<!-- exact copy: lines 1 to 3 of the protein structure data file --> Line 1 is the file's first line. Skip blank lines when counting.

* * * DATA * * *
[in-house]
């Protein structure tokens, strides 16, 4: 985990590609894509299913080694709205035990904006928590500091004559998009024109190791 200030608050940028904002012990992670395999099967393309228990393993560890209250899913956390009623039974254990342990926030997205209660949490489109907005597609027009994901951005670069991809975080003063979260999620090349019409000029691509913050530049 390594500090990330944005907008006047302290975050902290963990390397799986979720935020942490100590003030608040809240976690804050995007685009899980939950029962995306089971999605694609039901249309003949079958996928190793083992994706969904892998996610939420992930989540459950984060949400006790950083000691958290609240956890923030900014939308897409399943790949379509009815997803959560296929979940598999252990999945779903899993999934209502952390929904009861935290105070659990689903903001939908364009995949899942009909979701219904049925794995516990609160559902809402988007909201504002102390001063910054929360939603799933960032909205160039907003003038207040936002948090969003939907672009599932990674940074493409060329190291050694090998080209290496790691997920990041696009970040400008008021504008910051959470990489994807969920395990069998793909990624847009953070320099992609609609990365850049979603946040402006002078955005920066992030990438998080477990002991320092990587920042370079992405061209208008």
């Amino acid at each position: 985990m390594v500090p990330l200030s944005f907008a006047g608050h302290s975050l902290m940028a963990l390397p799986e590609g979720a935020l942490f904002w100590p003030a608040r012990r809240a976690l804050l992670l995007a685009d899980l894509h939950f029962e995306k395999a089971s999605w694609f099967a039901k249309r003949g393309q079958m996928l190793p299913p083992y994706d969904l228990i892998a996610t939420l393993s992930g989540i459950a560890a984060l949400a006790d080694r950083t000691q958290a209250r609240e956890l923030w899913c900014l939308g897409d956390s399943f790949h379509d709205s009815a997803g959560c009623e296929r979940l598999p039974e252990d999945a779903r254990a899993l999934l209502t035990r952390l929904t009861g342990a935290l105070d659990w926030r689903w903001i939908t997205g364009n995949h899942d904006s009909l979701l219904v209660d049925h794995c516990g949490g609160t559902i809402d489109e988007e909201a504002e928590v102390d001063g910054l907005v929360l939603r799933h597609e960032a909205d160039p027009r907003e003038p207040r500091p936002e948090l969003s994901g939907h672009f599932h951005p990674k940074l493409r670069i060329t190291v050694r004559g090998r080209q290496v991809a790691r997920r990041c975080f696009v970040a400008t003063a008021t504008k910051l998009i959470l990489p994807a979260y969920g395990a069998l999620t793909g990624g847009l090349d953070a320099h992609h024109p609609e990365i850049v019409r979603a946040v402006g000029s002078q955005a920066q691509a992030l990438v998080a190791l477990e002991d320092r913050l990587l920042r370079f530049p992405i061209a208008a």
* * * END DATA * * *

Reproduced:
[in-house]
């Protein structure tokens, strides 16, 4: 985990590609894509299913080694709205035990904006928590500091004559998009024109190791 200030608050940028904002012990992670395999099967393309228990393993560890209250899913956390009623039974254990342990926030997205209660949490489109907005597609027009994901951005670069991809975080003063979260999620090349019409000029691509913050530049 390594500090990330944005907008006047302290975050902290963990390397799986979720935020942490100590003030608040809240976690804050995007685009899980939950029962995306089971999605694609039901249309003949079958996928190793083992994706969904892998996610939420992930989540459950984060949400006790950083000691958290609240956890923030900014939308897409399943790949379509009815997803959560296929979940598999252990999945779903899993999934209502952390929904009861935290105070659990689903903001939908364009995949899942009909979701219904049925794995516990609160559902809402988007909201504002102390001063910054929360939603799933960032909205160039907003003038207040936002948090969003939907672009599932990674940074493409060329190291050694090998080209290496790691997920990041696009970040400008008021504008910051959470990489994807969920395990069998793909990624847009953070320099992609609609990365850049979603946040402006002078955005920066992030990438998080477990002991320092990587920042370079992405061209208008």
């Amino acid at each position: 985990m390594v500090p990330l200030s944005f907008a006047g608050h302290s975050l902290m940028a963990l390397p799986e590609g979720a935020l942490f904002w100590p003030a608040r012990r809240a976690l804050l992670l995007a685009d899980l894509h939950f029962e995306k395999a089971s999605w694609f099967a039901k249309r003949g393309q079958m996928l190793p299913p083992y994706d969904l228990i892998a996610t939420l393993s992930g989540i459950a560890a984060l949400a006790d080694r950083t000691q958290a209250r609240e956890l923030w899913c900014l939308g897409d956390s399943f790949h379509d709205s009815a997803g959560c009623e296929r979940l598999p039974e252990d999945a779903r254990a899993l999934l209502t035990r952390l929904t009861g342990a935290l105070d659990w926030r689903w903001i939908t997205g364009n995949h899942d904006s009909l979701l219904v209660d049925h794995c516990g949490g609160t559902i809402d489109e988007e909201a504002e928590v102390d001063g910054l907005v929360l939603r799933h597609e960032a909205d160039p027009r907003e003038p207040r500091p936002e948090l969003s994901g939907h672009f599932h951005p990674k940074l493409r670069i060329t190291v050694r004559g090998r080209q290496v991809a790691r997920r990041c975080f696009v970040a400008t003063a008021t504008k910051l998009i959470l990489p994807a979260y969920g395990a069998l999620t793909g990624g847009l090349d953070a320099h992609h024109p609609e990365i850049v019409r979603a946040v402006g000029s002078q955005a920066q691509a992030l990438v998080a190791l477990e002991d320092r913050l990587l920042r370079f530049p992405i061209a208008a």